It is “unacceptable” that the full circumstances behind Jamal Khashoggi's murder still remain unclear, the British foreign secretary said.
Speaking ahead of his visit to Saudi Arabia and the United Arab Emirates, Jeremy Hunt urged Saudi officials for a full co-operation with Turkey to enlighten what had happened to Khashoggi.
Hunt will be the first U.K. Minister to visit Saudi Arabia since the murder of the Saudi journalist one month ago, a Foreign Office statement said.
“He [Hunt] will use his meetings to make clear the importance of Saudi Arabia cooperating with Turkey to conduct a full and credible investigation into Mr Khashoggi’s death,” it said.
“The international community remain united in horror and outrage at the brutal murder of Jamal Khashoggi one month ago,” Hunt said.
He added: “It is clearly unacceptable that the full circumstances behind his murder still remain unclear.
“We encourage the Saudi authorities to co-operate fully with the Turkish investigation into his death, so that we deliver justice for his family and the watching world.”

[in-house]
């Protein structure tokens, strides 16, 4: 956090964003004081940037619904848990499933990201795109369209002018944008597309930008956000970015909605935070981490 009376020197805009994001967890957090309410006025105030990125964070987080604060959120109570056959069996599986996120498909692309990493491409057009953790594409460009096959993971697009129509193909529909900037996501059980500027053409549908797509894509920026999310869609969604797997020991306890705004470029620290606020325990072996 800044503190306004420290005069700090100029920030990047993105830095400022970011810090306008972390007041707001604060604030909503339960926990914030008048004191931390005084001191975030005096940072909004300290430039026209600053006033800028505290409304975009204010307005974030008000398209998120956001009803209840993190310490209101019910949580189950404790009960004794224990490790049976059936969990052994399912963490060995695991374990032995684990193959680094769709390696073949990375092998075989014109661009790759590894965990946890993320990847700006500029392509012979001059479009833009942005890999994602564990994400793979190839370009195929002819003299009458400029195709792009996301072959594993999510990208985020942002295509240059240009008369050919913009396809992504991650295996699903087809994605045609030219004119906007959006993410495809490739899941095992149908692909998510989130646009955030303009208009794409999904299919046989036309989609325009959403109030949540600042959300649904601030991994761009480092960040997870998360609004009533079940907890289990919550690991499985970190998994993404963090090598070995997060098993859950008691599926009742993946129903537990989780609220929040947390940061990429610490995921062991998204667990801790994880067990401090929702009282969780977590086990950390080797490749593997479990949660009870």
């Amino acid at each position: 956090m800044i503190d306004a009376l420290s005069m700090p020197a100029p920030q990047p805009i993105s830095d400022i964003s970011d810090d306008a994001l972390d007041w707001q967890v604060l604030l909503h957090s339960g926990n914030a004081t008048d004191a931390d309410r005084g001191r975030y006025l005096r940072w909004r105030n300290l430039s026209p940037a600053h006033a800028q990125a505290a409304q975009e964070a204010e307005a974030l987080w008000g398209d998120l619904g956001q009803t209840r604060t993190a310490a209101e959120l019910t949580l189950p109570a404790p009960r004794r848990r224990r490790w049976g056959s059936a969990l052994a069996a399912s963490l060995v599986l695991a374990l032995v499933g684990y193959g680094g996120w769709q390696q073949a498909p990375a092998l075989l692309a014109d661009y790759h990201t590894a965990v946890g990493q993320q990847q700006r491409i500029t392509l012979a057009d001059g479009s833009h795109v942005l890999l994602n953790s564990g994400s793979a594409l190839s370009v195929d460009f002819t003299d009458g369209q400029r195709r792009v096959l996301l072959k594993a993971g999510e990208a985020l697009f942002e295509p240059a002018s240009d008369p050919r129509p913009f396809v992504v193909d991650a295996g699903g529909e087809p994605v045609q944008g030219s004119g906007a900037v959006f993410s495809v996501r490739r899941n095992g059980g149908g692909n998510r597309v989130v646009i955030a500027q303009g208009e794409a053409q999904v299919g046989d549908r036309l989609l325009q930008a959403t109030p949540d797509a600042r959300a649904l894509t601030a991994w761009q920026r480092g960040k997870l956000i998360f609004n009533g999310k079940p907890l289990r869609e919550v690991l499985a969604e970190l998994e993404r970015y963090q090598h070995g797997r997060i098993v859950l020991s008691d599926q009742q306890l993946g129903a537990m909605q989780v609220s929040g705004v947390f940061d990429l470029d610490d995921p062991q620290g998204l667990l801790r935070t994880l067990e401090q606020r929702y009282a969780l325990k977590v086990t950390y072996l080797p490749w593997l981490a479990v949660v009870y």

The statement added that Hunt will meet King Salman of Saudi Arabia, Crown Prince Mohammed bin Salman, Saudi Foreign Minister Adel al-Jubeir, Yemeni Vice President Ali Mohsen and Yemeni Foreign Minister Khaled Al Yamani.
“The Foreign Secretary is seeking to build support among international, and particularly regional, partners for new action in the UN Security Council to bolster the UN-led peace process, following his meeting with UN Special Envoy for Yemen Martin Griffiths at the end of October,” it said.
“The human cost of war in Yemen is incalculable: with millions displaced, famine and disease rife and years of bloodshed, the only solution is now a political decision to set aside arms and pursue peace,” Hunt said.
“Britain has a unique position, both as pen-holder at the UN Security Council and as a key influencer in the region, so today I am travelling to the Gulf to demand that all sides commit to this process.
“We are witnessing a man-made humanitarian catastrophe on our watch: now is the window to make a difference, and to get behind both the UN peace process and current UK efforts in the Security Council,” he said.
Impoverished Yemen has remained wracked by violence since 2014, when Shia Houthi rebels overran much of the country, including the capital, Sanaa.
The conflict escalated in 2015 when Saudi Arabia and its Arab allies launched a devastating air campaign in Yemen aimed at rolling back Houthi gains.